The beginning of the year is a great time to implement changes and set goals for the next 12 months, and one area the government could make big improvements is disability provisions. We look at new year’s resolutions that should be implemented in the UK that would really help disabled people over the next year.
Include disabled people in post-pandemic world
There have been a substantial number of changes over the last couple of years, as a direct result of the pandemic. However, it is essential disabled people are not left behind when new procedures or policies are introduced.
According to Andrew Pulrang, diversity, equity and inclusion writer for Forbes: “It’s not out of the question that in 2022, we could do a better job not just with Covid itself, but how it affects the disability community.”
He suggested looking at the pandemic-related problems that specifically affect those with disabilities. These include a higher risk of catching Covid or having complications from it, and inadequate access to preventative measures, such as those who are ‘homebound’ and cannot get a vaccination or people with lung disease or autism who struggle to wear a mask.
Mr Pulrang also recognised the importance of not abandoning disabled people to protect themselves in a post-pandemic world, putting others at greater risk.
“We will need to fight hard to maintain some semblance of social responsibility with Covid, so disabled and chronically ill people aren’t left completely on our own, and forced to essentially hide from our fellow citizens who decide they are ‘done with Covid’,” he stated.
Greater disability culture
There are more disabled figures in the media than before, but it is important representation of those with disabilities in modern culture continues to grow this year.
Mr Pulrang commented: “Hopefully, 2022 will be an even richer year for disability culture produced by people with disabilities, speaking eloquently to both disabled and non-disabled audiences.”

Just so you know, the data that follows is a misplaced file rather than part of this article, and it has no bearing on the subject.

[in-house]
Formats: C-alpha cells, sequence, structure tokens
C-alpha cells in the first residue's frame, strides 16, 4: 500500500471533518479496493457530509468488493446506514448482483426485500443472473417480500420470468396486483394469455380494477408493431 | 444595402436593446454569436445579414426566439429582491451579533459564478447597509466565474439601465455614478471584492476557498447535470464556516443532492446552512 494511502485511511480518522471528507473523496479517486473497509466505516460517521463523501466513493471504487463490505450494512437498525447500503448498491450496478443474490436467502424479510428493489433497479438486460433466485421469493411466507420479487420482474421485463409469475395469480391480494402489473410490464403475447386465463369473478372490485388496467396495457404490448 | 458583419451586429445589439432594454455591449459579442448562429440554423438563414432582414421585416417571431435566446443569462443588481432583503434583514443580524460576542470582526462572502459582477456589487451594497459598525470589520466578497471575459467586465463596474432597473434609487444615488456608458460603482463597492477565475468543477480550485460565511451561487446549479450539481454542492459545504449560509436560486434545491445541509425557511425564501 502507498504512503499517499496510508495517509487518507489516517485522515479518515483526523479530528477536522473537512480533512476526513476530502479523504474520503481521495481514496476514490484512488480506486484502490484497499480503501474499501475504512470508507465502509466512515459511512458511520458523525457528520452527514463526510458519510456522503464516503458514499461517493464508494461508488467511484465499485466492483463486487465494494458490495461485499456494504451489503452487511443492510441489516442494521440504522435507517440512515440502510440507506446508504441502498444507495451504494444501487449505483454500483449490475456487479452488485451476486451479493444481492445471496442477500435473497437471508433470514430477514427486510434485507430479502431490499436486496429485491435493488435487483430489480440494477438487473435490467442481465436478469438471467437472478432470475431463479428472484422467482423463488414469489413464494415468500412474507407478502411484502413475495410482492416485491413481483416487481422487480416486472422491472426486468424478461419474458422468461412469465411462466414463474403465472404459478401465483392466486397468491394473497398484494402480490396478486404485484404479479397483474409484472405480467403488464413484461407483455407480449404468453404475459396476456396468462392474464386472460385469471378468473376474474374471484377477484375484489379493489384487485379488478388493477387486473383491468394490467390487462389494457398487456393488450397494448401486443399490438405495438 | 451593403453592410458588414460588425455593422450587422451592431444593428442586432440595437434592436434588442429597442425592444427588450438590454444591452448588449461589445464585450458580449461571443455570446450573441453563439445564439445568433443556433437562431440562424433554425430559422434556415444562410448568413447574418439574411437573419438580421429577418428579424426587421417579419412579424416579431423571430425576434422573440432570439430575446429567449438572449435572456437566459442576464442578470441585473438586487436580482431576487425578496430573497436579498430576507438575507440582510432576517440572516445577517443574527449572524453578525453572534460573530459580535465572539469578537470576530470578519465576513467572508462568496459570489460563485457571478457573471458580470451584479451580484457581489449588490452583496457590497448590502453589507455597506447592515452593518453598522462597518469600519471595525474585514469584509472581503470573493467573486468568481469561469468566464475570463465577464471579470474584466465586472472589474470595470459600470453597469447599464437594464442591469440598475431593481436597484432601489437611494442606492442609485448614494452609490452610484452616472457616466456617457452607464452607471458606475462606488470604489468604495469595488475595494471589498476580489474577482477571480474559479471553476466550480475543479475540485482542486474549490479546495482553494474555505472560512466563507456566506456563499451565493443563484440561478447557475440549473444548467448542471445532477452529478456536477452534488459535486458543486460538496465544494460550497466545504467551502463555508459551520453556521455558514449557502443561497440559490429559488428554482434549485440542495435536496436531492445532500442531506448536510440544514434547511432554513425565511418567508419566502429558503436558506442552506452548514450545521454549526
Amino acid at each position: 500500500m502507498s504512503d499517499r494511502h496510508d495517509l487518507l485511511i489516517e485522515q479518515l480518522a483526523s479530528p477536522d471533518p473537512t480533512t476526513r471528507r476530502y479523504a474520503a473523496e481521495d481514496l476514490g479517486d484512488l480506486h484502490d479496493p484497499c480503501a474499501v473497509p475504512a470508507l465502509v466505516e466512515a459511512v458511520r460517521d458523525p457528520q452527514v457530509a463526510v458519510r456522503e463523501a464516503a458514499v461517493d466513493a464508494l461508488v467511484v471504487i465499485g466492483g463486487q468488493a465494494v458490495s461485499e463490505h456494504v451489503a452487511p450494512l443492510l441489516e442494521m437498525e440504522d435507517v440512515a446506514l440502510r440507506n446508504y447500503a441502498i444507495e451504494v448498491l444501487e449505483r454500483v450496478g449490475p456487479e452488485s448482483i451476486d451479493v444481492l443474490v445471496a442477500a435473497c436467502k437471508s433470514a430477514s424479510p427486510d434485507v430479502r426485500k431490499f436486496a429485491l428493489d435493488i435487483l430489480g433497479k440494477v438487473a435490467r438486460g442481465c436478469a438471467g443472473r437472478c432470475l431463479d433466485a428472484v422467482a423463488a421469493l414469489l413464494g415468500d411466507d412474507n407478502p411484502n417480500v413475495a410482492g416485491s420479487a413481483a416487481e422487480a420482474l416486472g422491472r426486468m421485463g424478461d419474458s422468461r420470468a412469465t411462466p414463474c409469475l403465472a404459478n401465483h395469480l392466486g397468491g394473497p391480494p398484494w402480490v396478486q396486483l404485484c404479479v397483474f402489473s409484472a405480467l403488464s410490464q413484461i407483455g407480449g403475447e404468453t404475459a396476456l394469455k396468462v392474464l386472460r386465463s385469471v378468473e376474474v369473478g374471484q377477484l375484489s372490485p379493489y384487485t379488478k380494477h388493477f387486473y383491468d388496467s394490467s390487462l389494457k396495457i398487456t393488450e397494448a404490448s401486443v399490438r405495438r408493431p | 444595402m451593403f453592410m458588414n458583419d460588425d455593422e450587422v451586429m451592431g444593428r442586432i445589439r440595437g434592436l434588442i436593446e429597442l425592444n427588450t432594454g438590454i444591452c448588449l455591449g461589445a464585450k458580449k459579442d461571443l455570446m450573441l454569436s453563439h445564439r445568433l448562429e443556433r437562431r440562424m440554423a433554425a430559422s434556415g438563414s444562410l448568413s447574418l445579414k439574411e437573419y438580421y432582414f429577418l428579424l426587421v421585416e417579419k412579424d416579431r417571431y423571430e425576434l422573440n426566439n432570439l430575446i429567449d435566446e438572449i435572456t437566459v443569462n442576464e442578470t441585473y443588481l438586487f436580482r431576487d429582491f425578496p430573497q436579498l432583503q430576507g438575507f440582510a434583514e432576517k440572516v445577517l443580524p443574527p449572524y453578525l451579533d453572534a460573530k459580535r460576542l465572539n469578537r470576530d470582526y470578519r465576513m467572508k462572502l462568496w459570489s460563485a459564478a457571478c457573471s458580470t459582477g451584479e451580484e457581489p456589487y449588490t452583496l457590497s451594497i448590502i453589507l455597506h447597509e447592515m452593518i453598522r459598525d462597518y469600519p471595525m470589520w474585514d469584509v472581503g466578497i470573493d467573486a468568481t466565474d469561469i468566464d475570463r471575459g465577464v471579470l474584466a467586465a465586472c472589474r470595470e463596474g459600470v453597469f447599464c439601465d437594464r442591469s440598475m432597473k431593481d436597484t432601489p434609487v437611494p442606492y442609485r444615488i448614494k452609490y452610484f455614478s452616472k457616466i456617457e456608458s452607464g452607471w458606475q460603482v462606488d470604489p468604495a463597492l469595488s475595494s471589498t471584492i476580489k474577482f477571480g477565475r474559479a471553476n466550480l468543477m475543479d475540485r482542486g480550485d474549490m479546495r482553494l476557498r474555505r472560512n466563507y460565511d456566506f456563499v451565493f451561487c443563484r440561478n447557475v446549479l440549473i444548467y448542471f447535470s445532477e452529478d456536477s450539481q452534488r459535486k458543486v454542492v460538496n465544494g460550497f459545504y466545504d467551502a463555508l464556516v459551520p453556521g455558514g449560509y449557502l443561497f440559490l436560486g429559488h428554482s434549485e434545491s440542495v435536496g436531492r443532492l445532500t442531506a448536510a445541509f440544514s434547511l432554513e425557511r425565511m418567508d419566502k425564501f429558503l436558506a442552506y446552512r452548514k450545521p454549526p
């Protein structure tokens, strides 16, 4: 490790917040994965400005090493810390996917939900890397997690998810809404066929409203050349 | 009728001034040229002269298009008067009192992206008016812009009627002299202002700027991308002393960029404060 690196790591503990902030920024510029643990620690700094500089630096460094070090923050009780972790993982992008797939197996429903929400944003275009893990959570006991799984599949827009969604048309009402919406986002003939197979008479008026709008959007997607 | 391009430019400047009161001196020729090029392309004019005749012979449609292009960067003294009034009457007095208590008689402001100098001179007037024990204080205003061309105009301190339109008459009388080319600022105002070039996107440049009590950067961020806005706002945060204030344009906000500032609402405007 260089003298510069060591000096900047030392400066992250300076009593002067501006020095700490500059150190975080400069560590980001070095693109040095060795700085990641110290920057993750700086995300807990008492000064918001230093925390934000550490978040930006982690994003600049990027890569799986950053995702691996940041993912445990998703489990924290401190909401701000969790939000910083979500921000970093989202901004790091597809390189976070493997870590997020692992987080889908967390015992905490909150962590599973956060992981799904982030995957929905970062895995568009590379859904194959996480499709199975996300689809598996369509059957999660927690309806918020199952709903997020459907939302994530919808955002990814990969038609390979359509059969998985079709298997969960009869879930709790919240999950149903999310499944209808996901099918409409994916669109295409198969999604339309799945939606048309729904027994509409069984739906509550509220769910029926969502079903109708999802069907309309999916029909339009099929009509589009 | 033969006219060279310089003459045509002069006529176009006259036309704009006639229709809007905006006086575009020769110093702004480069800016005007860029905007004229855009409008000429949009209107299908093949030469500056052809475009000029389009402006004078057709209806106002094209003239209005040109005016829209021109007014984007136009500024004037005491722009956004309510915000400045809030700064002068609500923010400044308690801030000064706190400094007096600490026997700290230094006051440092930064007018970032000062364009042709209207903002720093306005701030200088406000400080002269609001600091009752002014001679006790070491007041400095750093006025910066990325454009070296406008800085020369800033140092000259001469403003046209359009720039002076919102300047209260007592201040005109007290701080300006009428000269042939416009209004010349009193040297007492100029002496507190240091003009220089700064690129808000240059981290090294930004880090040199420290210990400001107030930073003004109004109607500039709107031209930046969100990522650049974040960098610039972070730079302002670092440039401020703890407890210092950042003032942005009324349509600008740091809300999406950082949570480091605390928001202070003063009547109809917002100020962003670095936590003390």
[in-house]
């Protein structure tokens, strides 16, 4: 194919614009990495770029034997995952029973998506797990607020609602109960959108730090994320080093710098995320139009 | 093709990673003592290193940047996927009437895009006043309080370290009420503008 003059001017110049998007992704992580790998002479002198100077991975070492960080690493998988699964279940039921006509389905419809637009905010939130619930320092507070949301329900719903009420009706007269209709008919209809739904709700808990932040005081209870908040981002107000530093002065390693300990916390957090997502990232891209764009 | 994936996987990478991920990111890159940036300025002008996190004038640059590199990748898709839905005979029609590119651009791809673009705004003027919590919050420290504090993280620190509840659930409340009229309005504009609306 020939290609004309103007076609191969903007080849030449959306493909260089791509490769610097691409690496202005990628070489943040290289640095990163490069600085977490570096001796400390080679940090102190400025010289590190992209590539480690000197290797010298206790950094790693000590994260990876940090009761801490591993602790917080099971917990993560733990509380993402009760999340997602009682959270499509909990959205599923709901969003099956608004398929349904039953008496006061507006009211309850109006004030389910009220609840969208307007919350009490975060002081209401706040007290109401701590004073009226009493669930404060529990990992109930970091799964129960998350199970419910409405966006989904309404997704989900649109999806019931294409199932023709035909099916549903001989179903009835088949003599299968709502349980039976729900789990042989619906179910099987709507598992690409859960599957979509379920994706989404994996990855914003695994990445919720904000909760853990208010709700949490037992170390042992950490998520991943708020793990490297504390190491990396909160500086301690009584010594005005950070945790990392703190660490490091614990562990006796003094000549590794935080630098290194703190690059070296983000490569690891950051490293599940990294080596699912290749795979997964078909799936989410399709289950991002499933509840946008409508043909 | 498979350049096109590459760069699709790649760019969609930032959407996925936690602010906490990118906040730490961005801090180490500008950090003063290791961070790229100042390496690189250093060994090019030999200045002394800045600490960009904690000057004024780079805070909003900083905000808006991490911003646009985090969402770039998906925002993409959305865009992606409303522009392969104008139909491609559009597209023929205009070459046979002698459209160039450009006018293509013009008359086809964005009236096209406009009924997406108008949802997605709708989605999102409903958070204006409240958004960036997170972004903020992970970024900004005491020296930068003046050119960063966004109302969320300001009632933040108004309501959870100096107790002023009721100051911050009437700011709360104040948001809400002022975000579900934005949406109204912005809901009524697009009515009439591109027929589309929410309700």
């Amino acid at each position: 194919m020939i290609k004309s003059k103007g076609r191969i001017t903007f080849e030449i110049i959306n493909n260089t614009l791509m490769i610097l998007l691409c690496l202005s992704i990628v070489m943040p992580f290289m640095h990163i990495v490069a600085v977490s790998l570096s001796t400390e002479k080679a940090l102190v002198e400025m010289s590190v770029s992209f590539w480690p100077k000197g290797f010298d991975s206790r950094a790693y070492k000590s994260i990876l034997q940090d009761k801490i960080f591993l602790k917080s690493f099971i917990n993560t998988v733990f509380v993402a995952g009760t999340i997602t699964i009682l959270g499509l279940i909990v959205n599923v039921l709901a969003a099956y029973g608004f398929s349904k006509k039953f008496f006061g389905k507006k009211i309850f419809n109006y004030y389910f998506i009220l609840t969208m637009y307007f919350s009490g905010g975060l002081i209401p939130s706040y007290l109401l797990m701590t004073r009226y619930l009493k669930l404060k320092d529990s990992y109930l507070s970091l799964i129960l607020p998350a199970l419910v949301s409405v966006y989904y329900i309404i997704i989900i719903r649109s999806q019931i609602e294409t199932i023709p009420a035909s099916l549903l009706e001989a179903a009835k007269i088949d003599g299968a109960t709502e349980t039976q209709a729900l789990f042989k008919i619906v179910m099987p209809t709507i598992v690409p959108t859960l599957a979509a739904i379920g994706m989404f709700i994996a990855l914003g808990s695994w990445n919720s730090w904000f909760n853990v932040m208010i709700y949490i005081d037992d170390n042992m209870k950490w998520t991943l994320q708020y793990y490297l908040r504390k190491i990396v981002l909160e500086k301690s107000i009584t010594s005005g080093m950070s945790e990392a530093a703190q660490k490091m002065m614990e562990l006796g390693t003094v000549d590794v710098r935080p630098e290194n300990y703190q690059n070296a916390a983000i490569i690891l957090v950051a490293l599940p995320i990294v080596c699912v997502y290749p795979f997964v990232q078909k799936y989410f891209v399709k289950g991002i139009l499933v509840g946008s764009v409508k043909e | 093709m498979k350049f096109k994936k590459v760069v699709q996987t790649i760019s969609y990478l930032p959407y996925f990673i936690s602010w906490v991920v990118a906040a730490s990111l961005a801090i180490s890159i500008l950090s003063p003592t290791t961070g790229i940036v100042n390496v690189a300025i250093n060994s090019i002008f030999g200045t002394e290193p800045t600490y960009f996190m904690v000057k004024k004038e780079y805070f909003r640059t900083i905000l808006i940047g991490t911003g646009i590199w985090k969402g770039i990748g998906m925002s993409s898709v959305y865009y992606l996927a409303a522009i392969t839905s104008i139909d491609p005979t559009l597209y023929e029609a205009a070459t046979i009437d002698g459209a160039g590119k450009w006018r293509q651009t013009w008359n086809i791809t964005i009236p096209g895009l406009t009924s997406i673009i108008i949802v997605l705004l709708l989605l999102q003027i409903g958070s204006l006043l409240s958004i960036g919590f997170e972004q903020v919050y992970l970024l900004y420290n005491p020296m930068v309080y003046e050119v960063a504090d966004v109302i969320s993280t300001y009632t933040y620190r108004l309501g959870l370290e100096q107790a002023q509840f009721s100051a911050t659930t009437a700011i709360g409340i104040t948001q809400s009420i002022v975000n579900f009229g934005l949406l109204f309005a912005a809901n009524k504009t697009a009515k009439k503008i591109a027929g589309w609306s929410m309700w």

He stated this could be achieved by expanding the disability community and seeking co-operation from those who are not disabled in order to penetrate mainstream social institutions.
Making hybrid working accessible
Last year saw the adoption of hybrid working for the majority of businesses, with many employees splitting their time between the office and home. However, while those with no mobility issues can swap locations whenever they want to, the shift can be more difficult for disabled people, particularly if accessibility is not given as much thought in office design as before.
Civil Service Disability Network’s chair Sue Reeves spoke to Civil Service World regarding plans for 2022. She noted that while working from home has made lives “more disability accessible”, establishing a hybrid approach for employees has been challenging.
Ms Reeves added that it is essential “we will have full access to our agreed workplace adjustments in both locations”.
According to Citizens Advice, this involves making doorways wider, providing more lighting and clearer signs, fitting automatic doors, installing ramps and stairway lifts, and issuing extra aids and services, such as a portable induction loop for those with hearing aids.
To see a range of access ramps, bath lifts and kitchen adjustments for disabled people, give us a call today.